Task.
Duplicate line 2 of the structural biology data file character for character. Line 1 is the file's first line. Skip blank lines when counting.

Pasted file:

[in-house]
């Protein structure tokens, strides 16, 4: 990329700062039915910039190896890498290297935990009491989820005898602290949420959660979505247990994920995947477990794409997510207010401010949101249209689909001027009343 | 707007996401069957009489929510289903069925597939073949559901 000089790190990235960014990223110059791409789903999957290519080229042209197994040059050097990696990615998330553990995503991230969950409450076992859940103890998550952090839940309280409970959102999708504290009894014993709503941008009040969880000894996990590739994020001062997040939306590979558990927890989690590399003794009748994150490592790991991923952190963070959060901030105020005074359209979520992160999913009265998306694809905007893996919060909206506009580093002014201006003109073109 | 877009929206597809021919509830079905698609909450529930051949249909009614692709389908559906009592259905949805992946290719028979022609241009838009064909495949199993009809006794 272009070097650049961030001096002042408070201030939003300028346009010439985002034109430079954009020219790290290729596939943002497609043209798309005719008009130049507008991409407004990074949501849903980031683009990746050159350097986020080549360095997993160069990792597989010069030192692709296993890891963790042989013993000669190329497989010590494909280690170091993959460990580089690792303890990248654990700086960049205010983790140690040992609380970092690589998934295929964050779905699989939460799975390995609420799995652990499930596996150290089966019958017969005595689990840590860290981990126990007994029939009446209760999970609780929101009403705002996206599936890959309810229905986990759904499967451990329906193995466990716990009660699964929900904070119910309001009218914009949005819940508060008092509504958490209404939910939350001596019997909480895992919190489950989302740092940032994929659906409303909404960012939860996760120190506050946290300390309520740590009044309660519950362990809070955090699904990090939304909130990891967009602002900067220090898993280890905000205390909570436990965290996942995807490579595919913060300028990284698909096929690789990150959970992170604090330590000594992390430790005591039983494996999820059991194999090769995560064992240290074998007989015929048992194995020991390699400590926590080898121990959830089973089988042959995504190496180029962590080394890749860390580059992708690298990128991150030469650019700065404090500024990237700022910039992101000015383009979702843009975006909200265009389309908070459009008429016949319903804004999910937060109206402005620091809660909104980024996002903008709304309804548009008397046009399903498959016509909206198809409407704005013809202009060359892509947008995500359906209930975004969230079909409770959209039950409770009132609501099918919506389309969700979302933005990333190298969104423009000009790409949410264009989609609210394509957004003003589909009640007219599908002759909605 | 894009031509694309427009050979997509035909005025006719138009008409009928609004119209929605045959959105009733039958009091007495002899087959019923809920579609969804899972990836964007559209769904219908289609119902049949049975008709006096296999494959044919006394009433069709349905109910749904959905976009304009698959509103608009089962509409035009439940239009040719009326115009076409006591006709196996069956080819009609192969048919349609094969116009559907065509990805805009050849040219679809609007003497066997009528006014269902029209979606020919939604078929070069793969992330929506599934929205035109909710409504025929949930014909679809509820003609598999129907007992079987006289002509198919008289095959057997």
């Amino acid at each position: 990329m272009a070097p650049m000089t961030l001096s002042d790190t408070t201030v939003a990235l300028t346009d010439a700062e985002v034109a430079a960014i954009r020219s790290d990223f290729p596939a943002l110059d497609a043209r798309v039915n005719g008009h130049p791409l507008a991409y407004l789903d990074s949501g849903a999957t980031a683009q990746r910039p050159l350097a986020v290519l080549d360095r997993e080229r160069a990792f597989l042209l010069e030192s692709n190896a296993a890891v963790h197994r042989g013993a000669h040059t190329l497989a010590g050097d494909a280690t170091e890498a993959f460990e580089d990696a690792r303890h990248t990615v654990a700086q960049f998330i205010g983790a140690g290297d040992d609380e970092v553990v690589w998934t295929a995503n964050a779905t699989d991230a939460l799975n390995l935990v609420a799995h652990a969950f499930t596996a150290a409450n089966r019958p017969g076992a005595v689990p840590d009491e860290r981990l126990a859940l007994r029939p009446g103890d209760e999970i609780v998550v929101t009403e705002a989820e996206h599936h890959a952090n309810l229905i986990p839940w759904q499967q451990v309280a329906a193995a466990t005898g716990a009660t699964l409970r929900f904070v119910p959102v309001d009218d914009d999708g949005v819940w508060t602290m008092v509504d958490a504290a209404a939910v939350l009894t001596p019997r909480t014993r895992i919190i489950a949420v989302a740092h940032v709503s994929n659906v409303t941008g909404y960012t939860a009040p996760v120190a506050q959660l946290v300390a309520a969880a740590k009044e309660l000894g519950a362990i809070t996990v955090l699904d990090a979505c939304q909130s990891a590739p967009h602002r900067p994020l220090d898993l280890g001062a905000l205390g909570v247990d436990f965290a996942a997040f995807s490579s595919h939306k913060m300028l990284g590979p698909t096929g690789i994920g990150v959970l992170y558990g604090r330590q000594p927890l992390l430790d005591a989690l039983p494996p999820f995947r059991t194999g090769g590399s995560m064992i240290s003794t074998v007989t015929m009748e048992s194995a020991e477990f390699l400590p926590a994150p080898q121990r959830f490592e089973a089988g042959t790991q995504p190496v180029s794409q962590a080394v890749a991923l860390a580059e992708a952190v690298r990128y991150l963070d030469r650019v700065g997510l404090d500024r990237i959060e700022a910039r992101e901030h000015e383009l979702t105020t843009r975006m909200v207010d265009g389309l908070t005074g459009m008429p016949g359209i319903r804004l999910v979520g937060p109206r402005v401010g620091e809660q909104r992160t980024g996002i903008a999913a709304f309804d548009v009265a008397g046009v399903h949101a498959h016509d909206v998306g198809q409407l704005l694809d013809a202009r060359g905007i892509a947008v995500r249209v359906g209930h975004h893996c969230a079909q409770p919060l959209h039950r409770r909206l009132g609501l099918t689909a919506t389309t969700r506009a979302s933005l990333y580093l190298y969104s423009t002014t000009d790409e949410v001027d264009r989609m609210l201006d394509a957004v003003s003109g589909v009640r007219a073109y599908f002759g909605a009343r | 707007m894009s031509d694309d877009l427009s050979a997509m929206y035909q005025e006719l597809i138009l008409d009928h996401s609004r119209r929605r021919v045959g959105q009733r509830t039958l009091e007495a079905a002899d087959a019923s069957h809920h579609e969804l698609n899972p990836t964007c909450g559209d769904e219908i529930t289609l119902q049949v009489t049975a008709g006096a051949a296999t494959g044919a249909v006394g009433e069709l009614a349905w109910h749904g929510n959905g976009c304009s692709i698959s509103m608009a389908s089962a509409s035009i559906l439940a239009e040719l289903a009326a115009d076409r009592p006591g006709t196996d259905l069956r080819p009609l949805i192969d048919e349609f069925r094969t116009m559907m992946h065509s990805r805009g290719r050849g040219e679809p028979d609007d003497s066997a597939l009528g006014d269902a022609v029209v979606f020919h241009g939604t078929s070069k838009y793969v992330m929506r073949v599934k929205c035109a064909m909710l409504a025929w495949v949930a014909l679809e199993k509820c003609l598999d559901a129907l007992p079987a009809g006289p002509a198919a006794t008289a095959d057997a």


């Protein structure tokens, strides 16, 4: 990329700062039915910039190896890498290297935990009491989820005898602290949420959660979505247990994920995947477990794409997510207010401010949101249209689909001027009343 | 707007996401069957009489929510289903069925597939073949559901 000089790190990235960014990223110059791409789903999957290519080229042209197994040059050097990696990615998330553990995503991230969950409450076992859940103890998550952090839940309280409970959102999708504290009894014993709503941008009040969880000894996990590739994020001062997040939306590979558990927890989690590399003794009748994150490592790991991923952190963070959060901030105020005074359209979520992160999913009265998306694809905007893996919060909206506009580093002014201006003109073109 | 877009929206597809021919509830079905698609909450529930051949249909009614692709389908559906009592259905949805992946290719028979022609241009838009064909495949199993009809006794 272009070097650049961030001096002042408070201030939003300028346009010439985002034109430079954009020219790290290729596939943002497609043209798309005719008009130049507008991409407004990074949501849903980031683009990746050159350097986020080549360095997993160069990792597989010069030192692709296993890891963790042989013993000669190329497989010590494909280690170091993959460990580089690792303890990248654990700086960049205010983790140690040992609380970092690589998934295929964050779905699989939460799975390995609420799995652990499930596996150290089966019958017969005595689990840590860290981990126990007994029939009446209760999970609780929101009403705002996206599936890959309810229905986990759904499967451990329906193995466990716990009660699964929900904070119910309001009218914009949005819940508060008092509504958490209404939910939350001596019997909480895992919190489950989302740092940032994929659906409303909404960012939860996760120190506050946290300390309520740590009044309660519950362990809070955090699904990090939304909130990891967009602002900067220090898993280890905000205390909570436990965290996942995807490579595919913060300028990284698909096929690789990150959970992170604090330590000594992390430790005591039983494996999820059991194999090769995560064992240290074998007989015929048992194995020991390699400590926590080898121990959830089973089988042959995504190496180029962590080394890749860390580059992708690298990128991150030469650019700065404090500024990237700022910039992101000015383009979702843009975006909200265009389309908070459009008429016949319903804004999910937060109206402005620091809660909104980024996002903008709304309804548009008397046009399903498959016509909206198809409407704005013809202009060359892509947008995500359906209930975004969230079909409770959209039950409770009132609501099918919506389309969700979302933005990333190298969104423009000009790409949410264009989609609210394509957004003003589909009640007219599908002759909605 | 894009031509694309427009050979997509035909005025006719138009008409009928609004119209929605045959959105009733039958009091007495002899087959019923809920579609969804899972990836964007559209769904219908289609119902049949049975008709006096296999494959044919006394009433069709349905109910749904959905976009304009698959509103608009089962509409035009439940239009040719009326115009076409006591006709196996069956080819009609192969048919349609094969116009559907065509990805805009050849040219679809609007003497066997009528006014269902029209979606020919939604078929070069793969992330929506599934929205035109909710409504025929949930014909679809509820003609598999129907007992079987006289002509198919008289095959057997």